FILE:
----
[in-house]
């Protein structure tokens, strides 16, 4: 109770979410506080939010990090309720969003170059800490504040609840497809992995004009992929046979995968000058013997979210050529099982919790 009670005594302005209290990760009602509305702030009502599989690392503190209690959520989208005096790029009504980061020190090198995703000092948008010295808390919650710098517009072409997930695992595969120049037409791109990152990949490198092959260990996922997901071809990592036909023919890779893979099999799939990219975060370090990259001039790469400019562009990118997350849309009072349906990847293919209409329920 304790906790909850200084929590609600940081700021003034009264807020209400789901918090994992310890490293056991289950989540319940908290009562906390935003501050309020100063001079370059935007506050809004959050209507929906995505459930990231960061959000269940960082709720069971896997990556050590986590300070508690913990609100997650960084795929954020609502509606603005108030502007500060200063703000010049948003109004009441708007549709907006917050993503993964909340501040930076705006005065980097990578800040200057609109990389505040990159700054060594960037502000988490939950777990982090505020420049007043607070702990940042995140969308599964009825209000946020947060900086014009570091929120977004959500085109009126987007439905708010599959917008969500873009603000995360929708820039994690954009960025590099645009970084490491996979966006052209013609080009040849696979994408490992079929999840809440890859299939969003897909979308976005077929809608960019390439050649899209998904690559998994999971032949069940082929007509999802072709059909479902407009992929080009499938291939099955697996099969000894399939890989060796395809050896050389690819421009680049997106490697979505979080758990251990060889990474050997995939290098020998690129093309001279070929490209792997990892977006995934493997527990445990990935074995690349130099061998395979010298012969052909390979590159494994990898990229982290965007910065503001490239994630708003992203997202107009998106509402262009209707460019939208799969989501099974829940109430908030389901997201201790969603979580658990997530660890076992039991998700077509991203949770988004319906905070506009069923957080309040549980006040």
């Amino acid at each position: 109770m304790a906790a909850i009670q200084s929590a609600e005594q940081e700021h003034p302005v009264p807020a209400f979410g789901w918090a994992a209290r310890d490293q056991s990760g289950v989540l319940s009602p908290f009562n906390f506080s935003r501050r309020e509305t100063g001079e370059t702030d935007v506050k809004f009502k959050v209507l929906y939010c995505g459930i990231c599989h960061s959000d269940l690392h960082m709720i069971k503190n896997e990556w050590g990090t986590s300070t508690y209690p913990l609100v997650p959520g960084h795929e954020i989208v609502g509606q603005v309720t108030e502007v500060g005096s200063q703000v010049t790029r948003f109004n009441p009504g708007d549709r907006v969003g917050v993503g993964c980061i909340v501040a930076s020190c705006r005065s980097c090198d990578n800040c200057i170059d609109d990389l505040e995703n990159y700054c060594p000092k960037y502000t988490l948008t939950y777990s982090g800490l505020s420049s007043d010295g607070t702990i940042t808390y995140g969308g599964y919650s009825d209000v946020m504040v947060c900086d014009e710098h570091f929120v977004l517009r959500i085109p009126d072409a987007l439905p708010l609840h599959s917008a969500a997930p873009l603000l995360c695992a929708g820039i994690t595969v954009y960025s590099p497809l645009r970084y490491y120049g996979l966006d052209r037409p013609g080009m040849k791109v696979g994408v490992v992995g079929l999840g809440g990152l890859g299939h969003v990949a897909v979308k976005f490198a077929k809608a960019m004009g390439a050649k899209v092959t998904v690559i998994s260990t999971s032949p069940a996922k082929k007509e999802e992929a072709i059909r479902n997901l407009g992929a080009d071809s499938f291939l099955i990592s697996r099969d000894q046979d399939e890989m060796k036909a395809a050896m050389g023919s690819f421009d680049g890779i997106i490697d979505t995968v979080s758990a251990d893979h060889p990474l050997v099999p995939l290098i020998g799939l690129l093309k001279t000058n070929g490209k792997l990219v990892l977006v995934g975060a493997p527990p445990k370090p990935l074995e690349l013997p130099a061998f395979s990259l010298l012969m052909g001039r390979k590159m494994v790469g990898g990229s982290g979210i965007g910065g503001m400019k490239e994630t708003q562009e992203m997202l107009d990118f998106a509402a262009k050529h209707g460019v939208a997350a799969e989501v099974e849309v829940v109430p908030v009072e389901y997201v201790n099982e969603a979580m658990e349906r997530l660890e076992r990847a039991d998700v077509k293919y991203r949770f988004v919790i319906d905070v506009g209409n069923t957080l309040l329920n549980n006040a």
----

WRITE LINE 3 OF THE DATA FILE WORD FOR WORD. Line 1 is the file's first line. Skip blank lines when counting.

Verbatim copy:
């Amino acid at each position: 109770m304790a906790a909850i009670q200084s929590a609600e005594q940081e700021h003034p302005v009264p807020a209400f979410g789901w918090a994992a209290r310890d490293q056991s990760g289950v989540l319940s009602p908290f009562n906390f506080s935003r501050r309020e509305t100063g001079e370059t702030d935007v506050k809004f009502k959050v209507l929906y939010c995505g459930i990231c599989h960061s959000d269940l690392h960082m709720i069971k503190n896997e990556w050590g990090t986590s300070t508690y209690p913990l609100v997650p959520g960084h795929e954020i989208v609502g509606q603005v309720t108030e502007v500060g005096s200063q703000v010049t790029r948003f109004n009441p009504g708007d549709r907006v969003g917050v993503g993964c980061i909340v501040a930076s020190c705006r005065s980097c090198d990578n800040c200057i170059d609109d990389l505040e995703n990159y700054c060594p000092k960037y502000t988490l948008t939950y777990s982090g800490l505020s420049s007043d010295g607070t702990i940042t808390y995140g969308g599964y919650s009825d209000v946020m504040v947060c900086d014009e710098h570091f929120v977004l517009r959500i085109p009126d072409a987007l439905p708010l609840h599959s917008a969500a997930p873009l603000l995360c695992a929708g820039i994690t595969v954009y960025s590099p497809l645009r970084y490491y120049g996979l966006d052209r037409p013609g080009m040849k791109v696979g994408v490992v992995g079929l999840g809440g990152l890859g299939h969003v990949a897909v979308k976005f490198a077929k809608a960019m004009g390439a050649k899209v092959t998904v690559i998994s260990t999971s032949p069940a996922k082929k007509e999802e992929a072709i059909r479902n997901l407009g992929a080009d071809s499938f291939l099955i990592s697996r099969d000894q046979d399939e890989m060796k036909a395809a050896m050389g023919s690819f421009d680049g890779i997106i490697d979505t995968v979080s758990a251990d893979h060889p990474l050997v099999p995939l290098i020998g799939l690129l093309k001279t000058n070929g490209k792997l990219v990892l977006v995934g975060a493997p527990p445990k370090p990935l074995e690349l013997p130099a061998f395979s990259l010298l012969m052909g001039r390979k590159m494994v790469g990898g990229s982290g979210i965007g910065g503001m400019k490239e994630t708003q562009e992203m997202l107009d990118f998106a509402a262009k050529h209707g460019v939208a997350a799969e989501v099974e849309v829940v109430p908030v009072e389901y997201v201790n099982e969603a979580m658990e349906r997530l660890e076992r990847a039991d998700v077509k293919y991203r949770f988004v919790i319906d905070v506009g209409n069923t957080l309040l329920n549980n006040a």